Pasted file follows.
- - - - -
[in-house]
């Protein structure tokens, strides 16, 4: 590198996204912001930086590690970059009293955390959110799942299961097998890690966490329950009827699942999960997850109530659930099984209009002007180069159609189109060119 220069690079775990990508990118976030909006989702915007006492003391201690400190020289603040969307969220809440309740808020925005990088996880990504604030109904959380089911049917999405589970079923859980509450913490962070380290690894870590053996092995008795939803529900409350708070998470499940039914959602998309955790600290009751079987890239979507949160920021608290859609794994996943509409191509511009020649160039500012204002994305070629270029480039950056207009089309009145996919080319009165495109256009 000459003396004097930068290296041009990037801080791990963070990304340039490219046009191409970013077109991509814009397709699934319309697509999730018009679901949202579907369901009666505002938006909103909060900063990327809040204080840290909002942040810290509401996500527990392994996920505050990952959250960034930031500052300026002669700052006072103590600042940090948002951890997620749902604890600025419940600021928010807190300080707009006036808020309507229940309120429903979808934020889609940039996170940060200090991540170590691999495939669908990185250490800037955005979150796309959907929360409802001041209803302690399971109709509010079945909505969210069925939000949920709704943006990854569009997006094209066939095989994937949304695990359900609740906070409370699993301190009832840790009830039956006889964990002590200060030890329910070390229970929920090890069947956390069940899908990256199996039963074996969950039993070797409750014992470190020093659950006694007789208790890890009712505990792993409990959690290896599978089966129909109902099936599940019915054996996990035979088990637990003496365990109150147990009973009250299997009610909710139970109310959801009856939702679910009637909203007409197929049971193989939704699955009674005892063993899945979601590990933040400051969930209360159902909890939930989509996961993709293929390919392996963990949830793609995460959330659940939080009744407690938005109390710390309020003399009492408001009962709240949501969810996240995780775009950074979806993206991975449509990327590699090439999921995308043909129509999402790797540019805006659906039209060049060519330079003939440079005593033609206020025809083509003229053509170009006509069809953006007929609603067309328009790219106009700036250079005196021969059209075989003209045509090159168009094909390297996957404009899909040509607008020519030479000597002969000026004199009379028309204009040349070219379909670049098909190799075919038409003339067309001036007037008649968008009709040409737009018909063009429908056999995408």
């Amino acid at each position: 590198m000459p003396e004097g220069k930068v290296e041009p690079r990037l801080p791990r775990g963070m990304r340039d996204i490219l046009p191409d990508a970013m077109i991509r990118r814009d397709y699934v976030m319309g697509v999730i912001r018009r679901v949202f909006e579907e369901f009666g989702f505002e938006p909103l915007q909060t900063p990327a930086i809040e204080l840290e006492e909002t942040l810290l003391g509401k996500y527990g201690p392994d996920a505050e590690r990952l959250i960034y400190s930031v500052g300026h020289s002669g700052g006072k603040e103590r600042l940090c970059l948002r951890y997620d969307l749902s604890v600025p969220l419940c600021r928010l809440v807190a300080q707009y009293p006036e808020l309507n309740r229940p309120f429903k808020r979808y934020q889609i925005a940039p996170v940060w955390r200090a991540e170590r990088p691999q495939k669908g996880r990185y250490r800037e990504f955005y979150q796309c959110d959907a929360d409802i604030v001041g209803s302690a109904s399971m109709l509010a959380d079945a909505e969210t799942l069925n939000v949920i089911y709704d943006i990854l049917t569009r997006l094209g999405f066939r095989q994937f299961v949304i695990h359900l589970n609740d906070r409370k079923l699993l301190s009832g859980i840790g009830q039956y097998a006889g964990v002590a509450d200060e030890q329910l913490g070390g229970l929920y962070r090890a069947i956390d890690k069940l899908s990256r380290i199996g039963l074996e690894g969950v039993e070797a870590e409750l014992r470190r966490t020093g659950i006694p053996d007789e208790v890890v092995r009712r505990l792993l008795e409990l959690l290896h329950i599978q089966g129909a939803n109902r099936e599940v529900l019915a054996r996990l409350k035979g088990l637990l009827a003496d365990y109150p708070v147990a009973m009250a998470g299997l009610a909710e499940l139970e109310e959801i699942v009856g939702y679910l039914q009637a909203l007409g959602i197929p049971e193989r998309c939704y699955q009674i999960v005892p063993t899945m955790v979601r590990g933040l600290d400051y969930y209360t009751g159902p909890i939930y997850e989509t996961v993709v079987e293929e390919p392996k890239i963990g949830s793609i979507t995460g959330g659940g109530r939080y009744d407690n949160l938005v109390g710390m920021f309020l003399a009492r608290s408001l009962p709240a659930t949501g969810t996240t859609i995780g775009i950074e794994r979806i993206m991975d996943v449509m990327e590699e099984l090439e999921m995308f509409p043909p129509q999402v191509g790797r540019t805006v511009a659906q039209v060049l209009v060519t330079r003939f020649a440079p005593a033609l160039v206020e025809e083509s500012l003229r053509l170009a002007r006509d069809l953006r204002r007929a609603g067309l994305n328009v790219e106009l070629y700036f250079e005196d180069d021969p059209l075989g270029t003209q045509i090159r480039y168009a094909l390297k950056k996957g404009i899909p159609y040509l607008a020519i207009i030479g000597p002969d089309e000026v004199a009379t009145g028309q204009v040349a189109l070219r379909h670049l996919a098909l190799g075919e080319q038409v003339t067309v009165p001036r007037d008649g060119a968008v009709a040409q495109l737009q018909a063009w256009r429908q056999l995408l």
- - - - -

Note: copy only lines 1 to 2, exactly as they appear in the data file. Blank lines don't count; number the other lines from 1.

[in-house]
């Protein structure tokens, strides 16, 4: 590198996204912001930086590690970059009293955390959110799942299961097998890690966490329950009827699942999960997850109530659930099984209009002007180069159609189109060119 220069690079775990990508990118976030909006989702915007006492003391201690400190020289603040969307969220809440309740808020925005990088996880990504604030109904959380089911049917999405589970079923859980509450913490962070380290690894870590053996092995008795939803529900409350708070998470499940039914959602998309955790600290009751079987890239979507949160920021608290859609794994996943509409191509511009020649160039500012204002994305070629270029480039950056207009089309009145996919080319009165495109256009 000459003396004097930068290296041009990037801080791990963070990304340039490219046009191409970013077109991509814009397709699934319309697509999730018009679901949202579907369901009666505002938006909103909060900063990327809040204080840290909002942040810290509401996500527990392994996920505050990952959250960034930031500052300026002669700052006072103590600042940090948002951890997620749902604890600025419940600021928010807190300080707009006036808020309507229940309120429903979808934020889609940039996170940060200090991540170590691999495939669908990185250490800037955005979150796309959907929360409802001041209803302690399971109709509010079945909505969210069925939000949920709704943006990854569009997006094209066939095989994937949304695990359900609740906070409370699993301190009832840790009830039956006889964990002590200060030890329910070390229970929920090890069947956390069940899908990256199996039963074996969950039993070797409750014992470190020093659950006694007789208790890890009712505990792993409990959690290896599978089966129909109902099936599940019915054996996990035979088990637990003496365990109150147990009973009250299997009610909710139970109310959801009856939702679910009637909203007409197929049971193989939704699955009674005892063993899945979601590990933040400051969930209360159902909890939930989509996961993709293929390919392996963990949830793609995460959330659940939080009744407690938005109390710390309020003399009492408001009962709240949501969810996240995780775009950074979806993206991975449509990327590699090439999921995308043909129509999402790797540019805006659906039209060049060519330079003939440079005593033609206020025809083509003229053509170009006509069809953006007929609603067309328009790219106009700036250079005196021969059209075989003209045509090159168009094909390297996957404009899909040509607008020519030479000597002969000026004199009379028309204009040349070219379909670049098909190799075919038409003339067309001036007037008649968008009709040409737009018909063009429908056999995408």